Been there when I first started kegging.  It probably isn't your keg if your tank is going bone dry with flat beer.  My guess is the regulator isn't hooked up properly to your tank.  It has to have a special flat cardboard/paper-like washer and it has to be tightened with a wrench (and not just hand-tightened).  Check all the other connections for an air-tight fit, as well.  Spraying with starsan doesn't always help you find the leak.
Title: Re: So frustrated
Post by: SpanishCastleAle on June 03, 2011, 06:27:33 pm
And recheck that tank connection periodically, especially shortly after first connecting it.  That washer can compress a bit and what was once nice and tight can be loose.

Easy way to check that connection is to close the valve at the outlet of the regulator and watch the high side gage.  If it drops to nothing (may take a minute or 3) then you have a leak between the tank and that valve.
Title: Re: So frustrated
Post by: tschmidlin on June 03, 2011, 06:29:30 pm
Also, watch how you position the gauges on the tank.  If I put mine at an angle so it's easier to read, the weight is sometimes sufficient to slowly unscrew the gauges from the tank.  I've emptied a couple of tanks that way.  ::)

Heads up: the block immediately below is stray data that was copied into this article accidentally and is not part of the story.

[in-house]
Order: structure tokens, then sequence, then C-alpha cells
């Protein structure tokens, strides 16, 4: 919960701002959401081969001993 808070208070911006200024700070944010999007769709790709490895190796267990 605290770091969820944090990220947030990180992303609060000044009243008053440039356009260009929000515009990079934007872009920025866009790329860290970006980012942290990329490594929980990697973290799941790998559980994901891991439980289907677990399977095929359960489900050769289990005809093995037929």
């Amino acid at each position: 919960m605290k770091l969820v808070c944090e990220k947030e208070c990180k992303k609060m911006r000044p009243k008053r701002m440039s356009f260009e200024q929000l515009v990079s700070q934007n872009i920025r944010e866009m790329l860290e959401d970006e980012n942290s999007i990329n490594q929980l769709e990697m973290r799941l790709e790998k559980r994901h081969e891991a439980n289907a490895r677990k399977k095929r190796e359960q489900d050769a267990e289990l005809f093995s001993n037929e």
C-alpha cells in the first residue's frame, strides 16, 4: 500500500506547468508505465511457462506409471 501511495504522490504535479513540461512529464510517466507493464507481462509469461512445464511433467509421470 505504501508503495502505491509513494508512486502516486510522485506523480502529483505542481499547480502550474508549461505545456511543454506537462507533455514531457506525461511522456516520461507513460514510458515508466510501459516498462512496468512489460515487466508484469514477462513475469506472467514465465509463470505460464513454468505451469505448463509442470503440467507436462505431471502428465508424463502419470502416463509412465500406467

Title: Re: So frustrated
Post by: Kit B on June 03, 2011, 06:32:30 pm
I had a similar problem, once & later, realized that the dude who refilled my tank had removed this, & not reattached it...

It goes into your tank outlet, before attaching the large nut from your regulator assembly.
Title: Re: So frustrated
Post by: EHall on June 03, 2011, 06:41:44 pm
You could also dunk it down in a swimming pool if you have one, or fill up the tub with water and dunk while being pressurized.
Title: Re: So frustrated
Post by: majorvices on June 03, 2011, 06:43:28 pm
A friend of mine always turned his gas on when serving, but turned it off when not. When I asked him why he said because his tank always went dry. Quick inspection found he wasn't using a teflon washer (tiny, white bowl shaped washer with whole in center) where metal connector met another metal connector, for instance: where the gas line screws onto regulator. Also, torque all those connections down with a quarter turn past hand tight. Follow the advice on checking for leaks and you should solve the problem.